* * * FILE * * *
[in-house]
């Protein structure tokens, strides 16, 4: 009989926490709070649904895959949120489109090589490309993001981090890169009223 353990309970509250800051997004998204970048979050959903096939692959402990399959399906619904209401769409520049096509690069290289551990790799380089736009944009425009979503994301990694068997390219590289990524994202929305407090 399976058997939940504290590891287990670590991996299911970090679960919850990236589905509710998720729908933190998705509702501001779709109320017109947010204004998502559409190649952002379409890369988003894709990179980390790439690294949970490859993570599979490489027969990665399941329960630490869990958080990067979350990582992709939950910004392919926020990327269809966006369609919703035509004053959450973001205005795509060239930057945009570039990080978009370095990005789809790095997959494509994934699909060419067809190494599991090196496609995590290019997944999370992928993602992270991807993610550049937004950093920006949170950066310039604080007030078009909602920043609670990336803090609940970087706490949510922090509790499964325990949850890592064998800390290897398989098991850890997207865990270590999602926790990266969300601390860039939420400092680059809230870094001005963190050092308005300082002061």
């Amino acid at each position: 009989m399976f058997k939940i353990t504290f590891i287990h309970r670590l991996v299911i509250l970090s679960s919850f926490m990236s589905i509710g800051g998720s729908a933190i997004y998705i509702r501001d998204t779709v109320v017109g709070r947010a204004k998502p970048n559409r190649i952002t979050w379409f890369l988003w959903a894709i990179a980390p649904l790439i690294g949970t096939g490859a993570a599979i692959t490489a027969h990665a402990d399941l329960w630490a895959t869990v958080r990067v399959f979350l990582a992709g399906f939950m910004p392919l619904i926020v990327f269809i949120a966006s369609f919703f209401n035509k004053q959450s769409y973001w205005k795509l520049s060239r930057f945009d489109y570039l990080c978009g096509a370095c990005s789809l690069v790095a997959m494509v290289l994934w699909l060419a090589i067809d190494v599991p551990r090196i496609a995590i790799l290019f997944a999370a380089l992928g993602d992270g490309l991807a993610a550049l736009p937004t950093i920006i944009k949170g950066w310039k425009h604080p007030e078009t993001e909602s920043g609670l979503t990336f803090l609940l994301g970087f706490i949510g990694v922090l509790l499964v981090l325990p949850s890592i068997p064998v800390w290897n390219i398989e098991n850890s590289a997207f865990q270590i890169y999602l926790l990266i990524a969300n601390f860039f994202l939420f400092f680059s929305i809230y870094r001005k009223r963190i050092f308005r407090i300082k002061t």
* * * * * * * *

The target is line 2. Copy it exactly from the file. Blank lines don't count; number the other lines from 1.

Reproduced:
């Protein structure tokens, strides 16, 4: 009989926490709070649904895959949120489109090589490309993001981090890169009223 353990309970509250800051997004998204970048979050959903096939692959402990399959399906619904209401769409520049096509690069290289551990790799380089736009944009425009979503994301990694068997390219590289990524994202929305407090 399976058997939940504290590891287990670590991996299911970090679960919850990236589905509710998720729908933190998705509702501001779709109320017109947010204004998502559409190649952002379409890369988003894709990179980390790439690294949970490859993570599979490489027969990665399941329960630490869990958080990067979350990582992709939950910004392919926020990327269809966006369609919703035509004053959450973001205005795509060239930057945009570039990080978009370095990005789809790095997959494509994934699909060419067809190494599991090196496609995590290019997944999370992928993602992270991807993610550049937004950093920006949170950066310039604080007030078009909602920043609670990336803090609940970087706490949510922090509790499964325990949850890592064998800390290897398989098991850890997207865990270590999602926790990266969300601390860039939420400092680059809230870094001005963190050092308005300082002061």